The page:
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Tuesday, May 11, 2010

Auto Scrolling Java Script Component

Well after a long break, here I am, back with a component which might be useful for web developers/designers. In this post I’ll try to explain Auto Scrolling Java script component. You might think Auto Scrolling is very old topic and you’ll find many examples of this kind. Even I was thinking the same couple of months ago. I was supposed to work on something similar to this, I thought I can use some existing components with out putting effort to write my own. But ended up writing my own Auto Scrolling component. Reason – Those examples I found did not fit my requirement and are really complicated for a common developer to understand and plugin to existing code. This component is small, simple and can be plugged in to any piece of code [at least my perception] with out any effort. All the source code is free for every body to use [this is also one of the constraint I wrote my own], download it using the links provided a the end of this article. Why wait, lets get on with it.
This component is coded to work with tabular information. This doesn’t mean that you can not use it for other data, with minor changes you can use this component to work with any kind of data. Lets start with the code.
To use this component on tabular data the data has to be in the following format. We need to have one outer table which will have column headers [‘th’ tags] as first row, in the second row, we’ll have one column spanned across all the column, in this column we need to have an inner table with tabular data. Find the template below.
 <table id="col-headers" class="tbl_headers">
  <tr class="colNames">
   <th>Heading-1</th><th>Heading-2</th><th>Heading-3</th><th>Heading-4</th><th>Heading-5</th>
  </tr>
  <tr>
   <td colspan="5">
    <table id="tbl-content" class="tbl_text">
    <tr>
     <td>Column-1</td><td>Column-2</td><td>Column-3</td><td>Column-4</td><td>Column-5</td>
    </tr>
    ...
    </table>
   </td>
  </tr>
 </table>
In the above template 'Heading-1', 'Heading-2', etc are column headings, and ‘Column-1’, ‘Column-2’, etc are data in the table.
 AutoScroller = function (headersTblId, contentTblId) {
  // initial delay in milli seconds
  this.initDelay = 5000;
  // animation delay in milli seconds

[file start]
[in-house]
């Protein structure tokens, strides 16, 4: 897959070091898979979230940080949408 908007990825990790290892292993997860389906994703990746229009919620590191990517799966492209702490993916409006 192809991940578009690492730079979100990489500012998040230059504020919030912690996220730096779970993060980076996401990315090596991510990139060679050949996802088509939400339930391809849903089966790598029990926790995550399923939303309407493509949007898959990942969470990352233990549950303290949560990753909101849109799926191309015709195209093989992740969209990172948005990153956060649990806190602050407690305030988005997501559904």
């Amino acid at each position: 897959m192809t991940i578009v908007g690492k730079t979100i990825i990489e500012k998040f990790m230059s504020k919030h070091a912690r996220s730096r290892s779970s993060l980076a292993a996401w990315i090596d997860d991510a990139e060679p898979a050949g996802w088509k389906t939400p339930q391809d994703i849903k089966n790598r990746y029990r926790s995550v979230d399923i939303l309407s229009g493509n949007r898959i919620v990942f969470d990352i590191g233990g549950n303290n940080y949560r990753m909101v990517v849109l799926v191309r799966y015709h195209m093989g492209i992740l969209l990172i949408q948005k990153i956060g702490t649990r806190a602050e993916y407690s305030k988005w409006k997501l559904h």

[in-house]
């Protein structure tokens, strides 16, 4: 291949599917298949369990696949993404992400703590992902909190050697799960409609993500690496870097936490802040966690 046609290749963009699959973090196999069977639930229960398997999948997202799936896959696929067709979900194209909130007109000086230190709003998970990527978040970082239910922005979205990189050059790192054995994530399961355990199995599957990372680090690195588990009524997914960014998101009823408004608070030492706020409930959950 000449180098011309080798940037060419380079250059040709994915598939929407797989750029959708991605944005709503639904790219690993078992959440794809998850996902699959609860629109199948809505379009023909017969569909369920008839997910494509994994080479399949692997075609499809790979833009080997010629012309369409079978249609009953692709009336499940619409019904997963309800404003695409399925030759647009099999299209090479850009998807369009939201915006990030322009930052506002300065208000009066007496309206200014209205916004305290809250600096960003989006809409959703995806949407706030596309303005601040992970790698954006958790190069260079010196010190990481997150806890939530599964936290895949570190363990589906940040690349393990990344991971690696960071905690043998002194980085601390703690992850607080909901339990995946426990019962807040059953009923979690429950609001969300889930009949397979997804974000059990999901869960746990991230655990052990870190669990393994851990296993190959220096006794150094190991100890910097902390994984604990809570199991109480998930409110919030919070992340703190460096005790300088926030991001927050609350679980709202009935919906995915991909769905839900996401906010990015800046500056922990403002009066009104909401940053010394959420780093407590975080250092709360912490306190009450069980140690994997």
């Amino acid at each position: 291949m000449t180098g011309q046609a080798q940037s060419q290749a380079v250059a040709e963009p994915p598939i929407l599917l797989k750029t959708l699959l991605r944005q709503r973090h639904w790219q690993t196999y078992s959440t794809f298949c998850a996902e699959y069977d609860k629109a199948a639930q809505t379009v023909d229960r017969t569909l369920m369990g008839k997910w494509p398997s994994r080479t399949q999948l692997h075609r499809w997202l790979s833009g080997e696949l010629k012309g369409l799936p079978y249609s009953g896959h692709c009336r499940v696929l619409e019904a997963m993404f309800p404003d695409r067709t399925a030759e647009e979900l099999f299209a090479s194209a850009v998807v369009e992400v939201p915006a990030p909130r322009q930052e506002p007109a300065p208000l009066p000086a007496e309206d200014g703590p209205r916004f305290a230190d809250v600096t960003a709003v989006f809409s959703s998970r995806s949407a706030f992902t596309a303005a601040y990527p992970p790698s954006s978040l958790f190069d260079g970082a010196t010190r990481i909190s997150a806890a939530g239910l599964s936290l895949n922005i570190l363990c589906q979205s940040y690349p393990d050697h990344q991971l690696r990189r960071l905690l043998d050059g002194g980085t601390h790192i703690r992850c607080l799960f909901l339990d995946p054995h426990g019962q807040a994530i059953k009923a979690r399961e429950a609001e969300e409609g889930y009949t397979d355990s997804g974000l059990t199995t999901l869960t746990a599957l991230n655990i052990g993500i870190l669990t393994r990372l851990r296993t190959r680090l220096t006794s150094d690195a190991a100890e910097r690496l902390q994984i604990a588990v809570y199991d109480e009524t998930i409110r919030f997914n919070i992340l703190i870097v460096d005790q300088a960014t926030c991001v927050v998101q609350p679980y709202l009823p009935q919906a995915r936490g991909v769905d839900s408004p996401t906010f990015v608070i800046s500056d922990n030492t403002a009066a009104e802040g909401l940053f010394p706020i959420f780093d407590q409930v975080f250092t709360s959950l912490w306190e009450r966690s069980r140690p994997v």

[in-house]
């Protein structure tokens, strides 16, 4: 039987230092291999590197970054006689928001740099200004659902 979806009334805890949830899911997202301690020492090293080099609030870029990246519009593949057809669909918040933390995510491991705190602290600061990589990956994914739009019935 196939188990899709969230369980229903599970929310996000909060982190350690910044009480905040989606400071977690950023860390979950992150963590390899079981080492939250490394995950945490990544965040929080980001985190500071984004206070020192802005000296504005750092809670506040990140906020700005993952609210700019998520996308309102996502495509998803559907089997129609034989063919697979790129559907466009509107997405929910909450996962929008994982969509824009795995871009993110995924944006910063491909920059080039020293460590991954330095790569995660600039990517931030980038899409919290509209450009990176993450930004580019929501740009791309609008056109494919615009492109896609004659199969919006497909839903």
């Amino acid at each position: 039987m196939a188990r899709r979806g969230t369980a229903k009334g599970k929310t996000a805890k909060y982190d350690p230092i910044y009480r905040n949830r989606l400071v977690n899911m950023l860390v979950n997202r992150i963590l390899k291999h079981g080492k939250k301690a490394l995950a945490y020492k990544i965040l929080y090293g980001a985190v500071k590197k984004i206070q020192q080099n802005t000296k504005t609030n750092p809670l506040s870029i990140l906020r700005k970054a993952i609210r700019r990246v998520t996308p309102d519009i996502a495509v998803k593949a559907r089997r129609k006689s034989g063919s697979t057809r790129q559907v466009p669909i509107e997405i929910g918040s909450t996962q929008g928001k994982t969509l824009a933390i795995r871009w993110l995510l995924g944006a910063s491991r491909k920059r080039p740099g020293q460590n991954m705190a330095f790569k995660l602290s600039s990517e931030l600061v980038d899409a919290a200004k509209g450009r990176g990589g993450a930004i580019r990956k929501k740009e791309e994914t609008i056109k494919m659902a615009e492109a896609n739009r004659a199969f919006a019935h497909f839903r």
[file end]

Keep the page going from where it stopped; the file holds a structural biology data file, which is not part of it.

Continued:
this.delay = 50;
  // initial relative position of the content
  this.position = 0;
  // initialize auto scroll - get container references
  this.el = document.getElementById(headersTblId);
  this.scrollTbl = document.getElementById(contentTblId);
 };
Nothing complex here, its just making the component ready by initializing it. First we’ll set Initial delay – in the above code the initial delay is ‘5000’ milli seconds, which is 5 seconds. This mean when the page/content is loaded, this component waits for 5 seconds before scrolling the text. Then we’ll set the animation delay – in the above code the delay is ‘50’ milli seconds, this value defines how fast/slow you want the scrolling to be. What ever amount of time you give here, component will change the text position by 1px after this amount of time repeatedly. Next value is ‘position’ which is used internally by the code to reference the current position of the text. Next code tries to get DOM references to the headers table and content table. That is all we’ve with initialization of the component, isn’t that simple!, let move on with rest of the code.
 _clearInterval : function () {
  if (!this._interval)
   return;
  clearInterval(this._interval);
  this._interval = null;
 }
This method is used internally to clear animation related flags [time intervals]. When interacting code calls this component multiple times, this component takes care of clearing existing flags and have one scrolling sequence per object. This component uses ‘setTimeout()’ method of Java Script to create the scrolling animation which returns a unique value which we can use to cancel the time out value. In this method we do the same, each time we call setTimeout() method we keep the returned unique value in ‘_interval’ variable. In this method we’ll check if this variable has a value, if it has then call ‘clearInterval()’ to cancel the time out which has been set previously.
 _resetPosition : function () {
  // reset content position
  this.position = 0;
  this.scrollTbl.style.top = "0px";
 }
This method will reset the content’s position to default, it resets the variable ‘position’ to ‘0’ and resets the position by updating style attribute ‘top’ to ‘0px’.
 stop : function () {
  this._clearInterval();
  // reset content position to normal
  this._resetPosition();
 }
This method can be used to stop the scrolling. If you’ve other scripts in your page interacting with this component you can use this method to stop scrolling. First we’ll clear the time outs set previously by calling ‘_clearInterval()’ method and reset the content position to default by calling the ‘_resetPosition()’ method.